The plot of (αhν)2 versus hν Figure 3 is linear over a wide range of photon energies, indicating a direct type of transitions. The intercepts of extrapolated) lines and abscissa (the energy axis) reflect the energy band gaps (Eg). The extracted Eg values from Figure 3 are shown in Figure 4, which indicate a very small variation on optical band gap with thickness of thin film. Although there is monotonic decrease of Eg values with increasing thickness, it may be concluded that there was almost no effect of alteration of film's thickness on optical band gap.
Thickness dependence of electrical properties
The relationship between film thickness and electrical properties was studied, with Room Temperature Hall Effect measurements using a Keithley Hall setup, for both kinds of films deposited with spray pyrolysis and also for a sample with spin coating (see Figure 2B) In particular, Hall effect measurements were carried out only for films with thicknesses 265 nm and 435 nm (prepared by spray pyrolysis), and also for a film thickness 262 nm (prepared by spin coating). And observed results are summarized in Table 2. As shown in Table 2, the significantly low resistivity value of 22.86 Ωcm was measured for film with d = 435 nm compared to other two samples: For film with 265 nm the resistivity was quite high, as a result, Hall measurement was impossible. While for the spin coated film (thickness - 262 nm) the resistivity was found to be 32.7 Ωcm (0.031 Ω-1cm-1) which is about 30 percent higher compared to resistance of former film (film with thickness 435 nm). In contrast, the corresponding carrier mobility was quite low for film with thickness 435 nm compared to film with thickness - 262 nm. This may be due to difference in fabrication method.
The thickness dependence optical and electrical properties of transparent thin film of zinc oxide on quartz substrate have been investigated. Clear co-relation was observed between precursor solution deposition time and film’s thickness: The film’s thickness found to increase with the deposition time, while the transmittance found to diminish only ca. 15% above 600 nm and in the near IR region when the film’s thickness increased by two fold. Also, there was almost no effect on optical band gap of change in film’s thickness. Electrical conductivity of the film found to enhance from almost zero for film with thickness 265 nm to ca. 0.044 Ω-1cm-1 for 435 nm.
Table 1: Thicknesses of ZnO films calculated with Swanepoel method

Precursor solution deposition time (minutes)

Estimated Thickness


Band gap

















Figure 3: (αhν)2 as a function of photon energy, hν, (in eV). For estimating band gap linear fit was made near the rising edge of each curve and extrapolated up to the abscissa.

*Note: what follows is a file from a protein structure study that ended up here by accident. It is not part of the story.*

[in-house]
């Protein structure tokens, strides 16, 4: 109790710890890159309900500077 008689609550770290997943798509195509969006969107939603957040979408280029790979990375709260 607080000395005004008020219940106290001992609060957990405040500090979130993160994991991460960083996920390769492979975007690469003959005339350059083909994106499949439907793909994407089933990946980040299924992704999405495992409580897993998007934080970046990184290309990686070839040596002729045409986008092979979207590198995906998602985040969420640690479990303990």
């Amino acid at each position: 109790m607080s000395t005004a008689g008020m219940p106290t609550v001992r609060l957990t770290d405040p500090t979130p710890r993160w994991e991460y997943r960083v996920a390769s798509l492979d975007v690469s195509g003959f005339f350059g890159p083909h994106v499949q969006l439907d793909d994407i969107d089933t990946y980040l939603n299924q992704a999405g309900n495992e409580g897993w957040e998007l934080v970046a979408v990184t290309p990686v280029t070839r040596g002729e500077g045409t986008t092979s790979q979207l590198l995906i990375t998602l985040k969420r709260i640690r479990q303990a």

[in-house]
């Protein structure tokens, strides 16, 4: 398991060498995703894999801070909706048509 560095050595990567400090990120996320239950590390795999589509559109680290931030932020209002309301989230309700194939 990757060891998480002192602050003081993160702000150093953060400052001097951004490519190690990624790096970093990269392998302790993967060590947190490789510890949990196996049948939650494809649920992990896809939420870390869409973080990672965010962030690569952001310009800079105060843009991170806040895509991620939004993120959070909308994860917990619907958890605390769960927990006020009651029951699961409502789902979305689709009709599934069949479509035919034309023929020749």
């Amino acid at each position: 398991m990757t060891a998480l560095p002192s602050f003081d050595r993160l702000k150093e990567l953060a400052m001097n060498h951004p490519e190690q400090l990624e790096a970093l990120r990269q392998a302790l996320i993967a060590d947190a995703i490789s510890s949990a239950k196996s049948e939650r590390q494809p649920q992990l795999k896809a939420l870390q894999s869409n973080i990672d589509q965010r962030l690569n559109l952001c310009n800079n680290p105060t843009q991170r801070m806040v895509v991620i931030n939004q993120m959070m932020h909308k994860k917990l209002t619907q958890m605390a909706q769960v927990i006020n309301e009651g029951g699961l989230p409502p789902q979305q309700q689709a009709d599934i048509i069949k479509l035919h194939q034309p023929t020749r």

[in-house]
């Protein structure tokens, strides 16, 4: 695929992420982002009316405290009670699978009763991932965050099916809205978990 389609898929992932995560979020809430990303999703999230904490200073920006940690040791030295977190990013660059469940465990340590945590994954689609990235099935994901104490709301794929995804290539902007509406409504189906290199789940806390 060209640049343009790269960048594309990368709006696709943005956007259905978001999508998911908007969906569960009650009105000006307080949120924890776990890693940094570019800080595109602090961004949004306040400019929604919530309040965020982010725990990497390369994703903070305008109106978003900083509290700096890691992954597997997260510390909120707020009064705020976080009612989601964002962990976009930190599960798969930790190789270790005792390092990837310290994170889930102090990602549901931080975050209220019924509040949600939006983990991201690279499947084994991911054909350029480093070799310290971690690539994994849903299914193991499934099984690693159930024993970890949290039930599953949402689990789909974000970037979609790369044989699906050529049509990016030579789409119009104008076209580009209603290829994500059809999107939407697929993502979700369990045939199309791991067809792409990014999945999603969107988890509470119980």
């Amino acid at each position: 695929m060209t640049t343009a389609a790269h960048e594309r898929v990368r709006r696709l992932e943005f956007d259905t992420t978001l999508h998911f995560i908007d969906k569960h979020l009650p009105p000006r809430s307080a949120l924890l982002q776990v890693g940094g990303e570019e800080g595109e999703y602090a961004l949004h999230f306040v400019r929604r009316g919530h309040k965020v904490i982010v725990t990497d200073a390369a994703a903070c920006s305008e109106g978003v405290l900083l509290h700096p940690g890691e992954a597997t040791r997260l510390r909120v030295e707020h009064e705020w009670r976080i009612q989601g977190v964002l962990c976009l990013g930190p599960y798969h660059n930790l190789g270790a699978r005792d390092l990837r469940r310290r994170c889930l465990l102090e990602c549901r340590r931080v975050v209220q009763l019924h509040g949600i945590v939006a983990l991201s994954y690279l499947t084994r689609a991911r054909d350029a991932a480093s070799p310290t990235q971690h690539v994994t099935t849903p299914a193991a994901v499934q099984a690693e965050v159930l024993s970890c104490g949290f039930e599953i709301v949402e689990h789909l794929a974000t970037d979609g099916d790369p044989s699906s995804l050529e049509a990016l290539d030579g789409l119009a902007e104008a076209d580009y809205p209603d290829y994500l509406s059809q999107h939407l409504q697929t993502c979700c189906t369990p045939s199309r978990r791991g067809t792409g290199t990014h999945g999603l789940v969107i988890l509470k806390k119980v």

Table 2: Thicknesses of ZnO films calculated with Swanepoel method.















12min. *SP


High resistivity layer. Hall measurement was impossible










10 cycle*SC







*SP, spray pyrolysis, *SC, spin coating
Figure 4: Variation in band gap with film thicknesses.
The authors would like to thank for supporting this research project to University Grant Commission (UGC) of Nepal and Third World Academy of Science (TWAS). Also, BPK would like to thank Professors M. Godlewski of Polish Academy of Sciences and A. Huczko of Warsaw University, Poland for their generous support for sample analysis.
  1. Ward JS, Ramanathan K, Hasoon FS, Coutts TJ, Keane J, Contreras MA, et al. A 21.5% efficient Cu(In,Ga)Se2 thin-film concentrator solar cell. Prog Photovoltaics. 2002;10:41-46.
  2. Afzaal M, Brien PO. Recent developments in II–VI and III–VI semiconductors and their applications in solar cell. J Mater Chem. 2006;16:1597-1602.
  3. Schock HW. Thin film photovoltaics. Appl Surf Sci. 1996;92:606-616.
  4. Birkmire RW. Compound polycrystalline solar cells:: Recent progress and Y2 K perspective. Sol Energ Mat Sol. 2001;65:17-28.
  5. Regan BO, Gratzel M. A low-cost, high-efficiency solar cell based on dye-sensitized colloidal TiO2 films. Nature. 1991;353:737-740.
  6. Gratzel M. Dye-sensitized solar cells. J Photochem Photobiol C. 2003;145-153.
  7. Yella A,  Lee HW, Tsao HN, Yi C, Chandiran AK, Nazeeruddin MK, et al. Porphyrin-sensitized solar cells with cobalt (II/III)-based redox electrolyte exceed 12 percent efficiency. Science. 2011;334(6056):629-634.
  8. Anta JA, Guillen E, Tena-Zaera R. ZnO-Based Dye-Sensitized Solar Cells. J    Phys Chem C. 2012;116(21): 11413–11425.
  9. Saito M, Fujihara S. Large photocurrent generation in dye-sensitized ZnO solar cells. Energy Environ Sci. 2008;1:280−283.
  10. Lin CY, Yi-Hsuan L, Chen HW, Chen JG, Kung CW, Vittal R, Ho KC. Highly efficient dye-sensitized solar cell with a ZnO nanosheet-based photoanode. Energy Environ Sci. 2011;4:3448−3455.
  11. Xu C, Wu J, Desai UV, Gao D. Multilayer assembly of nanowire arrays for dye-sensitized solar cells. J Am Chem Soc. 2011;133(21)8122−8125.
  12. Huczko A, Dabrowska A, Madhup DK, Subedi DP, Chimouriya SP. Al-doped ZnO nanofilms: Synthesis and characterization. Phys Status Solidi. 2010;247:3035.
  13. Kafle B, Acharya S,  Thapa S, Poudel S. Structural and optical properties of Fe-doped ZnO transparent thin films. Ceramics International. 2016;42(1):1133-1139.
  14. Ilican S, Caglar M, Caglar Y. Determination of the thickness and optical constants of transparent indium-doped ZnO thin films by the envelope method. Materials Science Poland. 2007;25(3):709.
  15. Dorranian D, Dejam L, Mosayebian G. Optical characterization of Cu3N thin film with Swanepoel method. Theoretical and Applied Phys. 2012;6:13.

Listing : ICMJE   

Creative Commons License Open Access by Symbiosis is licensed under a Creative Commons Attribution 3.0 Unported License